optimization problem in 2n + 4 dimensions with possible
presence of local minima. Nonconvex optimization problems
can either be solved by a local optimization method or a
global one. A local optimization method minimizes the cost
function over points close to the initial point, and guarantees
convergence to a local minimum only. Global methods find
the global minimum, at the expense of efficiency [37]. Hence,
even under ideal conditions (noise-free data, true PA described
exactly by one model with the proposed structure), there is
no guarantee that the previous non-convex approach (33) will
produce an optimal model of the PA in finite time, whereas
the new least-squares approach does exactly this and results
in a closed-form expression for the parameter estimate. This
is a major advantage since it removes the need for error-prone
sub-optimality tests and possible time-consuming restarts of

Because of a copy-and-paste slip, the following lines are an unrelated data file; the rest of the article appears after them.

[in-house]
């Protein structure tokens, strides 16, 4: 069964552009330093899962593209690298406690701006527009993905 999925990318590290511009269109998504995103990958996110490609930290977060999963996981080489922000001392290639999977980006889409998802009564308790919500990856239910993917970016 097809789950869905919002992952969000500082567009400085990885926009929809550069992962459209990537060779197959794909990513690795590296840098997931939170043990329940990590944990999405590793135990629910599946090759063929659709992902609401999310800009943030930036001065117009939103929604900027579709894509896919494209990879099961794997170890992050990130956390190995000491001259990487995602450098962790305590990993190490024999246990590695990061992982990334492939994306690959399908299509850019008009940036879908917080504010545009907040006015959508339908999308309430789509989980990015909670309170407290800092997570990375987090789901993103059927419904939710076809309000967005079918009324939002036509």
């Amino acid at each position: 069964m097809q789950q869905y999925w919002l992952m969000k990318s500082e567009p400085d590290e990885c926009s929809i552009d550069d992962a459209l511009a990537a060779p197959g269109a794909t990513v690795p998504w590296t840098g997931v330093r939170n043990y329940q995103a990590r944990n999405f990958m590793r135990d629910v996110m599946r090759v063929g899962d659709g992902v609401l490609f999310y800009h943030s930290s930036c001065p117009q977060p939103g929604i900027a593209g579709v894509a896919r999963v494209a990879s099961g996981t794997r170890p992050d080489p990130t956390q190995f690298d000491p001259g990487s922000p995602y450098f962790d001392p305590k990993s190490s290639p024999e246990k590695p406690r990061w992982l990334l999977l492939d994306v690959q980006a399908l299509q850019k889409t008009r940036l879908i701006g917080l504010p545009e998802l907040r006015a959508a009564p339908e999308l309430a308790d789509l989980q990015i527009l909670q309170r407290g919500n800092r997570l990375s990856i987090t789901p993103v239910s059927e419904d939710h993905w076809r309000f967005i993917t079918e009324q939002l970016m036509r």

the search algorithm. Additionally, the computation time for
the iterative, non-convex, and potentially sub-optimal solution
is significantly longer than for the proposed least-squares
method.
A two dimensional projection of the cost functions to be
minimized, (33) in the nonlinear formulation and (29) in the
LS reformulation, can be seen in Fig. 4. The WCDMA signal
used is described in more detail in Section VIII. All parameters
but two have been fixed at the optimum, and the linear term in
Algorithm 1 LS DPD method
Require: model order n, method for choice of g1 and g2 ,
precision of PA model (pM ) and inverse (pI ), estimation
data.
{A – Estimation of PA model}